Last week on Thursday and Friday, the 5-6th of November, the 2015 FECCA National Conference took place in Sydney. FECCA, the Federation of Ethnic Community Councils of Australia, is the peak national body representing Australians from culturally and linguistically diverse backgrounds. The two-day conference brought hundreds of leading decision makers, scholars, and experts together, all with a collective desire to debate and discuss key issues relating to multiculturalism.
It was positive to have our politicians cohesively acknowledge how a better embracement of multiculturalism will lead to a better future for all Australians. Senator the Hon. Concetta Fierravanti-Wells acknowledged how important it is for Australians to recognise our country’s history of successful migration and how this is a legacy worth protecting. The Hon Tanya Plibersek addressed the tokenistic manner in which multiculturalism is often highlighted, and how “multiculturalism is more than the ethnic food festivals and parades” it is so often limited to. Senator Richard Di Natale confronted how the government cannot support multiculturalism through policy yet repeal s18C of the Anti-Discrimination Act and “open the floodgates to racism”. By our political parties dismissing their governmental differences in order to show a united front in the name of multiculturalism shows a common interest by our democratic leaders in the face of racial discrimination, and how important the issue of racism is to our parliamentary leaders.
The conference held concurrent forums on key issues related to multiculturalism such as equity in disability, productivity through diversity, cyber racism, and multicultural broadcasting and communications. In the forum addressing ‘The Cultural Dividend of Multiculturalism”, Ross Tzannes AM cited Anne Phillip’s quote “Harm could come to our minority groups if we trivialise their culture”, and noted how cultural diversity in the workplace is often paraded around as a marketing tool, without recognising the intrinsic value cultural diversity has in itself. Liz Deep-Jones also explored the idea of multiculturalism in the workplace. Having over twenty years experience at SBS, Liz brought up to the discussion how integral it was for her workplace of the media, in particular, to bring education of other cultures to the forefront of broadcasting. Liz expressed how Australia is a country so rich in diversity, we are able to put on shows such as Living Black, or a news program addressing Chinese Australians that is spoken in Manderin but with English subtitles, to be as inclusive as possible.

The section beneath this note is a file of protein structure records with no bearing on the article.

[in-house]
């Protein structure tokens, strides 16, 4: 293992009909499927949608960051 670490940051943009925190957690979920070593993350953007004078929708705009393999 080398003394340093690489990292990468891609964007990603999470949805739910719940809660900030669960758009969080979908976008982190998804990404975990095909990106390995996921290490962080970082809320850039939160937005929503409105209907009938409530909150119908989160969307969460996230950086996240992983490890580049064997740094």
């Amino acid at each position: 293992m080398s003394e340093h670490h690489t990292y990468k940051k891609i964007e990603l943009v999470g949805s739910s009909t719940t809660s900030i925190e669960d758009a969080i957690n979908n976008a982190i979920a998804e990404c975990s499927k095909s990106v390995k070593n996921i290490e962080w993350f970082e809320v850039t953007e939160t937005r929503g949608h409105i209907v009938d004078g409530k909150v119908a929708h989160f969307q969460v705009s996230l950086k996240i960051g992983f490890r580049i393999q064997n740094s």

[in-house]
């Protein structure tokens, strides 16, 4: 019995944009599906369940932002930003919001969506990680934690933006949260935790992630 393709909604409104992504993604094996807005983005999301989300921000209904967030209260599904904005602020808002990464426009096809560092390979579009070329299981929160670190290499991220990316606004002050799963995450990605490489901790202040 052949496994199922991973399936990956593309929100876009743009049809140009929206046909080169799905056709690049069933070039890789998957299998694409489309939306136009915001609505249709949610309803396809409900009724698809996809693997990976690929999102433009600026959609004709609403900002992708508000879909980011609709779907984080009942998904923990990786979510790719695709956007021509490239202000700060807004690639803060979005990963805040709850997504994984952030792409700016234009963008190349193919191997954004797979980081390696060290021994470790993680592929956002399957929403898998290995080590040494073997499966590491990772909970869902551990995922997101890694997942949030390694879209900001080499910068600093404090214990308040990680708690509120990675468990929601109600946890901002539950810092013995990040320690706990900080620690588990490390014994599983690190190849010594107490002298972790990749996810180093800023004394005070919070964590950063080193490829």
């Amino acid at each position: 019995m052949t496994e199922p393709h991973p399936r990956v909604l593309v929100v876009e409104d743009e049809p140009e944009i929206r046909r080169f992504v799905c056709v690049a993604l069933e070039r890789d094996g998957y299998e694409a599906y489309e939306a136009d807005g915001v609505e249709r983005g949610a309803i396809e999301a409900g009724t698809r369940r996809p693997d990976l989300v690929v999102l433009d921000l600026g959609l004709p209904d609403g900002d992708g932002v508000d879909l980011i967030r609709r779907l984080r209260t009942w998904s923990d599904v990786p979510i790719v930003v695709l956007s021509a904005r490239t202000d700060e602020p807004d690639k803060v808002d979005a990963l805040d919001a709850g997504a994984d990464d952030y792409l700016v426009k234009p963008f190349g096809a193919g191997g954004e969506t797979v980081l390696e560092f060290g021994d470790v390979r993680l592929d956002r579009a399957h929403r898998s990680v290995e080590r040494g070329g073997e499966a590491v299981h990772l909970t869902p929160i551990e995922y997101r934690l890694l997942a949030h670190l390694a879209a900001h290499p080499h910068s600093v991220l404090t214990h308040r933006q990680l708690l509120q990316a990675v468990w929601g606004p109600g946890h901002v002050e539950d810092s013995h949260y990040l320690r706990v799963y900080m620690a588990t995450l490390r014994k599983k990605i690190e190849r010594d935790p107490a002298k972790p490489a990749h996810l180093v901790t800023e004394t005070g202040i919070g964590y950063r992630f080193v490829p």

In “Enabling Better Health”, key scholars and medical practitioners brought together their unique experience and knowledge of how minority groups often struggle to get access to the Australian healthcare system. Dr. Sara Javanparast expressed her disdain at the resistance of general practitioners to using interpreting services to fully engage migrants with our healthcare system. This apprehension of interpreting services was also of concern to Rosemarie Draper, who has taken action addressing this problem with a health literacy approach. Rosemarie represented the Royal District Nursing Service (RDNS), and showed how the RDNS has created unique talking books that take all cultural diversities into consideration. For example, their talking book on Type 2 Diabetes in Vietnamese is freely available on the RDNS’ website, and provides both written and audible health information in Vietnamese at the equivalent of an English grade 6 level, in order to be more inclusive of the community.
Many more forums were held addressing key areas that have felt the impact and influence of multiculturalism, and all the speakers at the conference agreed that multiculturalism is the necessary narrative for the future of Australia. The conference ended on a positive note, with the 2014 Australian Youth Representative to the United Nations, Laura John, concluding the forum with some personal accounts of her own experiences that led to her personal understanding of what multiculturalism means. The 2015 FECCA conference was an irrefutable success, and All Together Now can’t thank FECCA Chair Joe Caputo OAM for bringing these creative and scholarly minds together to collaborate and discuss the possibilities the lie ahead for the Australian community.